31 December 2011

Mullings and Musings ~ New Year's Eve Edition

  • "Arc of Iraq war told in images" (As this year closes, as the troops return home... seems fitting to reflect on sacrifice, accomplishments, failures... and hopefully, lessons learned. I also thought - it would be quite fitting to add the Iraqi nation and her people to my regular prayer list - as they face a new beginning. May God's name be glorified!)
"The American war in Iraq is over. The last U.S. soldier will be home by Christmas, and for the first time in a decade, no American service member is preparing for deployment in Mesopotamia.

As America leaves the Iraq war, what has the war left America?..."

"Organizations need to see that the impact from the web is larger than the technology itself because it reflects a new worldview. There has been a change in how new generations see the world. In his 1993 book, Post-Capitalist Society, the late Peter Drucker worded it this way:
Technology is accelerating this process of change. For example, do you think social media would have taken off as it has if it were around in the 1950s? Or was there a different view of authority that would have discouraged people from posting their opinion online? Part of the explosion of social media is that it aligns with a postmodern worldview. It is important for organizations to see what is underway as more than just technological; it is about a worldview change that is reshaping industries and organizations. The next generation of digital natives is being made in the image of the web."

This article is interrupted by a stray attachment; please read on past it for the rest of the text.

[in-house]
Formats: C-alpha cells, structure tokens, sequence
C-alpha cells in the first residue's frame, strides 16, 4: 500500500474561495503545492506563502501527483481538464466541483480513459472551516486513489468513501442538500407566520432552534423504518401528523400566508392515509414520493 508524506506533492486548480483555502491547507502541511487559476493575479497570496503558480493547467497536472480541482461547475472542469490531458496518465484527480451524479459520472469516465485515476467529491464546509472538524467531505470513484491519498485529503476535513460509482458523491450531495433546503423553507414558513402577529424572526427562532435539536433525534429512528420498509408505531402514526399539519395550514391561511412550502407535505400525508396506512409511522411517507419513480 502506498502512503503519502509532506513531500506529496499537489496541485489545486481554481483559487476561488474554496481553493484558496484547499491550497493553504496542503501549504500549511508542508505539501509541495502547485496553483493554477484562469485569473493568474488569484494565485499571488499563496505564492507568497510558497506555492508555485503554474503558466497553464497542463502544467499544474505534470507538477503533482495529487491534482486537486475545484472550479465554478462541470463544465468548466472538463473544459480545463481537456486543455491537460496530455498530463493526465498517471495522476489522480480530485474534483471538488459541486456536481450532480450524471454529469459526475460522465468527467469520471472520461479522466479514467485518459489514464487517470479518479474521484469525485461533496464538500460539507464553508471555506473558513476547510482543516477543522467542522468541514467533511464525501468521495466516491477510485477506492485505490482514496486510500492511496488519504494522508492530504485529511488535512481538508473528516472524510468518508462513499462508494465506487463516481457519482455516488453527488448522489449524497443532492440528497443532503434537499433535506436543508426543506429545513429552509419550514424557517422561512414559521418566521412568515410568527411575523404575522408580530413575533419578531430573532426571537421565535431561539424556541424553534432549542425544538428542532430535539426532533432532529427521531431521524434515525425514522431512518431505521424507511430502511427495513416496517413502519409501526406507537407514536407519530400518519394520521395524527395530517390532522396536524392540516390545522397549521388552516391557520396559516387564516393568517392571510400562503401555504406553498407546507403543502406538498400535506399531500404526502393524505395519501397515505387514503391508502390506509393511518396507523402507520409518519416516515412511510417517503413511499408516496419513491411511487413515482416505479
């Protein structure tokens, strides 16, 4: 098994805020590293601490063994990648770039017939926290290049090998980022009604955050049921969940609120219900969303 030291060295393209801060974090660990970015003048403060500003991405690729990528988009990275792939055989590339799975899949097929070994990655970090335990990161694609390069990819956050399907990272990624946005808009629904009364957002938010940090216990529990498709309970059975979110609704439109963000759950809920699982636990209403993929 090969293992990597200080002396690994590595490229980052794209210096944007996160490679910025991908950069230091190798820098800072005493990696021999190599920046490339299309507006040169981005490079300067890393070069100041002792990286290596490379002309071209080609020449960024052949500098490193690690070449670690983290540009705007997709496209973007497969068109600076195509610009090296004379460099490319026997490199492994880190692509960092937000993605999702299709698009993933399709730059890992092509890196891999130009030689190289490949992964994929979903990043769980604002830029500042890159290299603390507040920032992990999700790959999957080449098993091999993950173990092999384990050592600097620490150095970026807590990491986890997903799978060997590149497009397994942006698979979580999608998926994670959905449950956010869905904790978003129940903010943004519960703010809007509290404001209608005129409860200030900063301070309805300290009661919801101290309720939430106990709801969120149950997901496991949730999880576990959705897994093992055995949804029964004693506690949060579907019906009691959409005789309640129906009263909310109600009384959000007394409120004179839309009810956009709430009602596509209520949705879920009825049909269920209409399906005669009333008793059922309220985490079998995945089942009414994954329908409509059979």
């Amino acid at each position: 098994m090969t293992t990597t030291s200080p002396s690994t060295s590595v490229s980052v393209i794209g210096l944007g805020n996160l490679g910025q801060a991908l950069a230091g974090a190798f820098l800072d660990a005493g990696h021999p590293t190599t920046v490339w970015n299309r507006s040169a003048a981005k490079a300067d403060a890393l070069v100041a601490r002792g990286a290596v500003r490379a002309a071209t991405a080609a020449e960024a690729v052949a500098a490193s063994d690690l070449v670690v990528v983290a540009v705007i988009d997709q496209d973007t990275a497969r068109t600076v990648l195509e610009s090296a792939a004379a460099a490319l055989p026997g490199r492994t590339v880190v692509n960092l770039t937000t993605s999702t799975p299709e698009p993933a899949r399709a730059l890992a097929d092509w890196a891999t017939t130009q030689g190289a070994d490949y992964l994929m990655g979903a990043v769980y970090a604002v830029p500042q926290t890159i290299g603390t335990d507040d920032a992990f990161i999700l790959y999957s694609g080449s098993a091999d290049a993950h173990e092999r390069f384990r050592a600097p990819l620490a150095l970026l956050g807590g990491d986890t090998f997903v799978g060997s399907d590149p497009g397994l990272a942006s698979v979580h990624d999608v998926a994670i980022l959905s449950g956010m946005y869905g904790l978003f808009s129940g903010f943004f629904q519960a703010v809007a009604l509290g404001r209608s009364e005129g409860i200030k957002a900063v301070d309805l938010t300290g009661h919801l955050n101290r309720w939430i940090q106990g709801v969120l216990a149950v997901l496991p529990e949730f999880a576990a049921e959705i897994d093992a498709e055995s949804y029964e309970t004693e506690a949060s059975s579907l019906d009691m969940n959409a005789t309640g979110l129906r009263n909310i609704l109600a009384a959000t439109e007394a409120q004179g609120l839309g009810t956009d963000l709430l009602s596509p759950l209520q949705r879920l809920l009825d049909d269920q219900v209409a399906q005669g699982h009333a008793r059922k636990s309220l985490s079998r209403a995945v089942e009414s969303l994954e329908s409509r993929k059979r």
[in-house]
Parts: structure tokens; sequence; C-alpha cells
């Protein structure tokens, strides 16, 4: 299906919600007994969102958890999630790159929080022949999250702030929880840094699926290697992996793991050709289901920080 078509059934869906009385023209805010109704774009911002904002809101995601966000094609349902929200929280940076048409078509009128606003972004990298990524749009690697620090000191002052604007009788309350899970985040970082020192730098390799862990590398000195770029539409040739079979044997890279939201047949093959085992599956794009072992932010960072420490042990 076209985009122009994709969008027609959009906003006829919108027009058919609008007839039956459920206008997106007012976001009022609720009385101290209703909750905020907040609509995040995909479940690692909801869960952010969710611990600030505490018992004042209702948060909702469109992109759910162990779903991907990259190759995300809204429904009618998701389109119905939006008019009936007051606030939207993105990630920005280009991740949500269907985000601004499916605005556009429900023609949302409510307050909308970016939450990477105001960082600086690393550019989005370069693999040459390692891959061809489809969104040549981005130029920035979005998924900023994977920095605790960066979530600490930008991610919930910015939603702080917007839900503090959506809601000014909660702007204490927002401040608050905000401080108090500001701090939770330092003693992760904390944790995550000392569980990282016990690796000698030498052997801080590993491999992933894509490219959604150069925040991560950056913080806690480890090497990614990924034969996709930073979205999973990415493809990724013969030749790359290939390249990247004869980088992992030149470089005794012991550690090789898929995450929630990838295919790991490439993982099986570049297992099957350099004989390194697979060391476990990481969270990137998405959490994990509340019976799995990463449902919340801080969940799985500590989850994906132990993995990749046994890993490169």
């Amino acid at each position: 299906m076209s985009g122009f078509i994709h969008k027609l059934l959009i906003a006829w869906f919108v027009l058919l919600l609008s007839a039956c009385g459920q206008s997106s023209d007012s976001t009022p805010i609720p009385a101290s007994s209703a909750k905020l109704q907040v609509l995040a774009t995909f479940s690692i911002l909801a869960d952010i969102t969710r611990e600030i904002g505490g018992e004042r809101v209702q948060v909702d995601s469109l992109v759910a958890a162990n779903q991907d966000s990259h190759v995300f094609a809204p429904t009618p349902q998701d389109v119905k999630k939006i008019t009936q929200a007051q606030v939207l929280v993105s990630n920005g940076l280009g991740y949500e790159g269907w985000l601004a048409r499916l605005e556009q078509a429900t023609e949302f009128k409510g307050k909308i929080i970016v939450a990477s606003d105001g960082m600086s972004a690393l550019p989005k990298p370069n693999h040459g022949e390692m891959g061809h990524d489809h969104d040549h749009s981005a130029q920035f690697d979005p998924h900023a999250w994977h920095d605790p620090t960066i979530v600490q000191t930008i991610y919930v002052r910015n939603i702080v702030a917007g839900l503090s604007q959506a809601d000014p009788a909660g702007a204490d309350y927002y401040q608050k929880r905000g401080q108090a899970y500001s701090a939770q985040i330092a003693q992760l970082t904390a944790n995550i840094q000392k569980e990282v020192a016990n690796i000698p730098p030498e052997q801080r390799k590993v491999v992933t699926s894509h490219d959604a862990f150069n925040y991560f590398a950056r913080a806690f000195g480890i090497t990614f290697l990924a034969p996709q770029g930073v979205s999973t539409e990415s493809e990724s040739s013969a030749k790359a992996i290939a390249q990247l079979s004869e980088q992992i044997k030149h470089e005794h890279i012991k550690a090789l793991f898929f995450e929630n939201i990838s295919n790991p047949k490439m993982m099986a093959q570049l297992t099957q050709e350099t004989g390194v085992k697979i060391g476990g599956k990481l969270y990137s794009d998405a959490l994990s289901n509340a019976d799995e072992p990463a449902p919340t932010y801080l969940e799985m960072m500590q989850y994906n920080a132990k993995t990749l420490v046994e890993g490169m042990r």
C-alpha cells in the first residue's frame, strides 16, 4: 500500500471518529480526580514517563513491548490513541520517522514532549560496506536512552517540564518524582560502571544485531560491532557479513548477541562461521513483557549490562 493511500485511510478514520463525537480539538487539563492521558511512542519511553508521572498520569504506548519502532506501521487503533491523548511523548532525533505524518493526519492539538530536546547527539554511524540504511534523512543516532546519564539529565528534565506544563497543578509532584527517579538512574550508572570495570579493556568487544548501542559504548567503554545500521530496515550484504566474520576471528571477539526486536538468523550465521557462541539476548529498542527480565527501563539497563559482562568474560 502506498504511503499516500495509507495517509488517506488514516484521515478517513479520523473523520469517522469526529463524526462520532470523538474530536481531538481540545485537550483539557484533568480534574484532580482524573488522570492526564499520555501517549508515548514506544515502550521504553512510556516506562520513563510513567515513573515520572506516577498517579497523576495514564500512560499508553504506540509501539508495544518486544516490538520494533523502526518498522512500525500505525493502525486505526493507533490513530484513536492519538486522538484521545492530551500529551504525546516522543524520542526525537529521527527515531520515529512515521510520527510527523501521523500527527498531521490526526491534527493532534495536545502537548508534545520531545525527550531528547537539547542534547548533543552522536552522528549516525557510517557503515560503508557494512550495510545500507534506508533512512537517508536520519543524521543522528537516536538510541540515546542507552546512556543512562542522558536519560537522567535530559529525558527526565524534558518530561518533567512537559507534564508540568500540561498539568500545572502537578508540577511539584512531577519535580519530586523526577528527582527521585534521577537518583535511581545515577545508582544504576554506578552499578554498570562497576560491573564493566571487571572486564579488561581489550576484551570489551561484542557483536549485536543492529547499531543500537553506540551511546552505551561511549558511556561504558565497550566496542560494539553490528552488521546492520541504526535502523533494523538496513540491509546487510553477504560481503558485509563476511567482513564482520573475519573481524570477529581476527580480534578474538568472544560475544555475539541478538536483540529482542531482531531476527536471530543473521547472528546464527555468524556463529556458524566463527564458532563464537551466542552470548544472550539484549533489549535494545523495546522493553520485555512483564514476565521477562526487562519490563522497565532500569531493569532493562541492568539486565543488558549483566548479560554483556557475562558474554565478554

'Every few hundred years in Western history, there occurs a sharp transformation . . . within a few short decades, society rearranges itself – its worldview; its basic values; its social and political structure; its arts; its key institutions . . . Fifty years later, there is a new world and the people born then cannot even imagine the world in which their grandparents lived and into which their own parents were born. We are currently living through just such a transformation.'
"To be sure, the threats to Africa's growth are far from over. The eurozone crisis– and its attendant risk of a major recession that will undoubtedly affect Africa – has yet to be resolved. The drought in the Horn was a cruel reminder of how vulnerable the continent is to global climate change.

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